Sheck Exley

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Sheck Exley
Born (1949-04-01)April 1, 1949
Died April 6, 1994(1994-04-06) (aged 45)
El Zacatón, Tamaulipas, Mexico
Nationality United States
Occupation Automobile dealer / high school math teacher
Known for Cave diving pioneer

Sheck Exley (April 1, 1949 – April 6, 1994) was an American cave diver. He is widely regarded as one of the pioneers of cave diving,[1][2] writing two major books on the subject: Basic Cave Diving: A Blueprint for Survival and Caverns Measureless to Man.[3] On February 6, 1974, Exley became the first chairman of the Cave Diving Section of the National Speleological Society.[4][5] During his career, he established many of the basic safety procedures used in cave and overhead diving today.[2] Exley was also a pioneer of extreme deep scuba diving.

For purposes of rescue during cave diving, Exley helped standardize the usage of the "octopus," a redundant second stage diving regulator that can be used as a backup in the event that the diver's primary second stage fails, or alternatively to allow the diver and his buddy to have simultaneous access to his gas if the buddy has an out-of-gas emergency.[2] The octopus is now considered an essential piece of equipment among virtually all scuba divers, whether caving or in open water.

To finance this passion, Exley worked as a mathematics teacher at Suwannee High School in Live Oak, Florida.[6][7]

He died at age 45 while trying to set a depth record in a fresh water cenote more than 1000 feet deep in Mexico.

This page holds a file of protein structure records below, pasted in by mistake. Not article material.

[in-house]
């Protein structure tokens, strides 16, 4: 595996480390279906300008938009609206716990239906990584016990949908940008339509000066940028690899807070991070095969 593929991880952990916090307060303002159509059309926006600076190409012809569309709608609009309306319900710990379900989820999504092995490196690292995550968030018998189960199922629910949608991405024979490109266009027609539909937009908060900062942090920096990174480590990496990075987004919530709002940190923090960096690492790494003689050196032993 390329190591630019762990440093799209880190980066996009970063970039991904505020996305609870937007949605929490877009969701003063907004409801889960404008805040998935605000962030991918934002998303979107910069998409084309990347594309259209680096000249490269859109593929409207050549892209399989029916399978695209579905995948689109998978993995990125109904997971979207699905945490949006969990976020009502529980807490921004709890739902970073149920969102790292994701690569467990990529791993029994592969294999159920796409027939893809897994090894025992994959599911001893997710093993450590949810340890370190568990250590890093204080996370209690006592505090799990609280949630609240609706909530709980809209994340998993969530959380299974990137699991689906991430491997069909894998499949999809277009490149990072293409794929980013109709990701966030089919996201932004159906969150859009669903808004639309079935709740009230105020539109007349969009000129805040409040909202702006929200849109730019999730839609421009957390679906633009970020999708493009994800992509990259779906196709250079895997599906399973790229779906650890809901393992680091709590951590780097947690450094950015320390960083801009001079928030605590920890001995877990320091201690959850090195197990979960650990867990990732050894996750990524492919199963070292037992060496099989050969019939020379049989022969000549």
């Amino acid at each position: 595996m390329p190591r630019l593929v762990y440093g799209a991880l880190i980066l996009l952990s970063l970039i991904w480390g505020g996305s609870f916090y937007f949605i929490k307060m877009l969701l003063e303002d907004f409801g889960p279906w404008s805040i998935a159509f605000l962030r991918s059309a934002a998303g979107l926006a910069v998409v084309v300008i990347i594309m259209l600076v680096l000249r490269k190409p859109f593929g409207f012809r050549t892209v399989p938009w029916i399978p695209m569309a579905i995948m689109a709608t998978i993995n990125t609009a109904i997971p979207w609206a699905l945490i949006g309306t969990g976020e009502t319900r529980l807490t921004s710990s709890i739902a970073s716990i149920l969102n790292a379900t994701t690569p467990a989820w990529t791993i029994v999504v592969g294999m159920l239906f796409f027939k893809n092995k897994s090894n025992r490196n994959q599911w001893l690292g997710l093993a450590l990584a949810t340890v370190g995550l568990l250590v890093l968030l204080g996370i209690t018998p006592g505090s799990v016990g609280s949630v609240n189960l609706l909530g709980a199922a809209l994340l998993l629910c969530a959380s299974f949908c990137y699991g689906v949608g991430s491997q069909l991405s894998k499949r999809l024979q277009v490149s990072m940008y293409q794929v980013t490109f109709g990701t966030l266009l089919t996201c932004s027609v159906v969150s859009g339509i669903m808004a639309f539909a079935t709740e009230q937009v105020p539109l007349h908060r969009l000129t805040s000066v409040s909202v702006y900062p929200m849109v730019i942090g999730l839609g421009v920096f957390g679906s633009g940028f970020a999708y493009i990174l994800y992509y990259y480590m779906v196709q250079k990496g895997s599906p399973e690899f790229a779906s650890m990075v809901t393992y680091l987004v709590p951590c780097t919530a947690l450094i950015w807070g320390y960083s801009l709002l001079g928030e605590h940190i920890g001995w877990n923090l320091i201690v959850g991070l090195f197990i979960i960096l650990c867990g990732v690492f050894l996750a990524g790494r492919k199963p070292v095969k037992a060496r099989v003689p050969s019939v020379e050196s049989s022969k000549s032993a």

In the book, Diving into Darkness (a story about Dave Shaw and Don Shirley), the author comments: "Exley's status in the sport is almost impossible to overstate."[8]

Records[edit]

Exley began diving in 1965 at the age of 16. That same year he entered his first cave and was hooked on cave diving for the rest of his life. He was the first in the world to log over 1000 cave dives (at the age of 23); in 29 years of cave diving he made over 4000 dives.[6]

Exley had an unusual resistance to nitrogen narcosis, and was one of the few divers to survive a 122 meter (400 ft) open-water dive on simple compressed air. In acting as a safety diver for two divers trying to set an air-only depth record in 1970, Exley reached 142 meters (465 ft) in salt water, but could go no deeper due to narcosis and the start of blackout (the two record-depth attempting unconscious divers died just out of reach beneath him, and such air-depth records are no longer sought or recorded).[9] During his diving career, he set numerous depth and cave penetration records.[6][10]

Sheck Exley is one of only eleven people in the history of technical SCUBA diving to dive below 800 feet, as well as the first.[11] His carefully planned multistage decompressions from these dives, in open water (not in a decompression tank), sometimes required times of as much as 13.5 hours. However, he never suffered a classic case of decompression sickness in his career.[12]

Exley and German cave diver Jochen Hasenmayer became friends and rivals in the 1980s, each repeatedly attempting to break the depth records of the other.[13][14]

Death[edit]